Player versus Music – Generating gameplay from music

Gameplay generated by music

In this article I will discuss the methods I used to create gameplay from music for my game Audio Arena. An Action / music / rhythm game made for Gear VR.
The game was developed by a single developer in just a few months on a tight budget.

Here is a gameplay trailer to show the game in action.


The premise of Audio Arena is simply: Player versus Music.
I knew I wanted an arena game with as many things as possible synced to the music. But which things would work well?

I thought the best place to look for inspiration were music visualizers. There are some great music visualization videos on youtube. I looked at them to see what effects and gameplay elements I wanted to create.

I found that objects that have their movement speed based on the music work well, like in this video:


Things that pulse in size or intensity on the beat work well too. Like in this video:

I also looked at other music games like: Stepmania, Audio Surf and Elite Beat Agents (and similar games)

After some brainstorming and experimentation I ended up with this list:

  • Red enemies spawn on the bass.
  • All enemies spawn with a white flash
  • Yellow and Purple enemies spawn on tones.
  • Yellow enemies pulse their size on the beat.
  • Purple enemies speed up on the beat.
  • A pattern of enemies, like a circle or square around the player, gets spawned on important moments in the music.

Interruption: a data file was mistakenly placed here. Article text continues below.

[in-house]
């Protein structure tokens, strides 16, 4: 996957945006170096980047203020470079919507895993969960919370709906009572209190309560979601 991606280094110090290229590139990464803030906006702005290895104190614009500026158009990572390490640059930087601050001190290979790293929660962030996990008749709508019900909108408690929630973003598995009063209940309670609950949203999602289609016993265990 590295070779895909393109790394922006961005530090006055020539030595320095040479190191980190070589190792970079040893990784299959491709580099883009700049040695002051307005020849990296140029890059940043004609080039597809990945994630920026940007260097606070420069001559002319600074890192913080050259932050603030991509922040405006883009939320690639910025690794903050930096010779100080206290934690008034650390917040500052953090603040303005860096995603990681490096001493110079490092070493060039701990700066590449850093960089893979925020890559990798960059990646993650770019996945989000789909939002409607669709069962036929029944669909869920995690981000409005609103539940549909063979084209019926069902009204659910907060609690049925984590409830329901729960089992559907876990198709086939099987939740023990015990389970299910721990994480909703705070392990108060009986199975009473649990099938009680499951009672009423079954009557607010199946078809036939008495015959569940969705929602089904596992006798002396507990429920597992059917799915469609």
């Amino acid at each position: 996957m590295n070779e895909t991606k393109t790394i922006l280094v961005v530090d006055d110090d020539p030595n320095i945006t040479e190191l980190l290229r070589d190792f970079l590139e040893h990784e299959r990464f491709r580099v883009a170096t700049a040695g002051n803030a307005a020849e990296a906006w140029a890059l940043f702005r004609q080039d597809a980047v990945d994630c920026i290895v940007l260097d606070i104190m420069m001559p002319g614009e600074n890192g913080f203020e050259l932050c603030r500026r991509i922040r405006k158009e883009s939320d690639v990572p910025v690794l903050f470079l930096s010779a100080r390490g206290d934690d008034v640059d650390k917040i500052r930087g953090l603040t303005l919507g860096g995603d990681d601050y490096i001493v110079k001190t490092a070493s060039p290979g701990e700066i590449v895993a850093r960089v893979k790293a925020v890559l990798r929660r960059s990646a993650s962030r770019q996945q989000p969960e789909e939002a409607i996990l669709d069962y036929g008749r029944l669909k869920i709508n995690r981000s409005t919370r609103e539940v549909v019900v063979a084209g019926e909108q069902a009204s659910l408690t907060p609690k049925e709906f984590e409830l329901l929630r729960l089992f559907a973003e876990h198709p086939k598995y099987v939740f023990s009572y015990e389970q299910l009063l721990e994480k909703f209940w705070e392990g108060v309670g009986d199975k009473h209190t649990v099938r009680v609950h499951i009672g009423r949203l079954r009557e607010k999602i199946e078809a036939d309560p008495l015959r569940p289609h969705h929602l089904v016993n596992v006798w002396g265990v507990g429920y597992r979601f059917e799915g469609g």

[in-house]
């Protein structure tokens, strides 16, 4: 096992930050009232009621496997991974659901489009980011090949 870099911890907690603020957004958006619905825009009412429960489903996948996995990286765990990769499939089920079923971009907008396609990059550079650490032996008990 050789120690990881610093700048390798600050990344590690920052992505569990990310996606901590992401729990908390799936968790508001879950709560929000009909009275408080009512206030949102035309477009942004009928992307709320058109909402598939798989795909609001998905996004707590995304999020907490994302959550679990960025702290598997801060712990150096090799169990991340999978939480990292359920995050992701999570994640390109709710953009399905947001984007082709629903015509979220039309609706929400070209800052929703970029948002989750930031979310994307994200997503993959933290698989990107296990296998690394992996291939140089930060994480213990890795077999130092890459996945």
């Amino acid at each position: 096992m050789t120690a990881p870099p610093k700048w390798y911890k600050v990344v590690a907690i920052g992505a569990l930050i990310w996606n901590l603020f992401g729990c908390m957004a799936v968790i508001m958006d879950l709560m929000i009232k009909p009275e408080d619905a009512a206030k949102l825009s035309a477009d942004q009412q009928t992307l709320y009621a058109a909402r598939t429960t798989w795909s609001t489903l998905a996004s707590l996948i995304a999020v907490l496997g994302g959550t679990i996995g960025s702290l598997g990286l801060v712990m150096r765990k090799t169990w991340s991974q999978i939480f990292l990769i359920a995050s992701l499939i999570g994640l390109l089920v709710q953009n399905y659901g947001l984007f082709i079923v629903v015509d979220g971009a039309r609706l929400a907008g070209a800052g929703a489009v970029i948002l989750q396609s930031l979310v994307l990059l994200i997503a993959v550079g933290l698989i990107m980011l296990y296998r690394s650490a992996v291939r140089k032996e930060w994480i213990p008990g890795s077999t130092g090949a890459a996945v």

• Weapons activated on the beat of the music give combo-bonus.

Here are some gifs of the features in action:

weapon_pulse yellows combo

Manual or Algorithm?
How did I program this? I needed to know when the beats were in my music exactly. So a big question was: Can I extract this information accurately using frequency analysis? Or do I need to manually input this information for all songs?
I knew that Stepmania uses .step files created by users to nail down the timings exactly.
I knew that AudioSurf uses frequency analysis.

Doing it with frequency analysis and a beat detection algorithm has many advantages:

  • The player could, in theory, use their own music to play.
  • It saves a lot of manual labor.
  • I could have much more levels and content in the game.

But would the detection be good enough for my game? I wanted to atleast try.

I started out with a Unity Plugin called: Visualizer Studio
This allowed me to extract the information I needed from the music. I quickly found out that analyzing that information was far trickier than I hoped. Beat detection that worked well on some songs didn’t work at all on other songs. And nothing felt worse in the game than activating the weapons exactly on the beat but not have it recognized by the game. I needed higher accuracy for my game to shine.

So I decided to do the information extraction manually. I figured doing it manually would teach me a lot about how to do it algorithmically as well.
I briefly thought about making a Unity Editor window to do the work in but quickly found out there are existing tools to make the work a lot easier.

I ended up using Sonic Visualiser to help me with this process.
I placed markers in the song on the bass and tones I needed. These are called Time Instants in Sonic.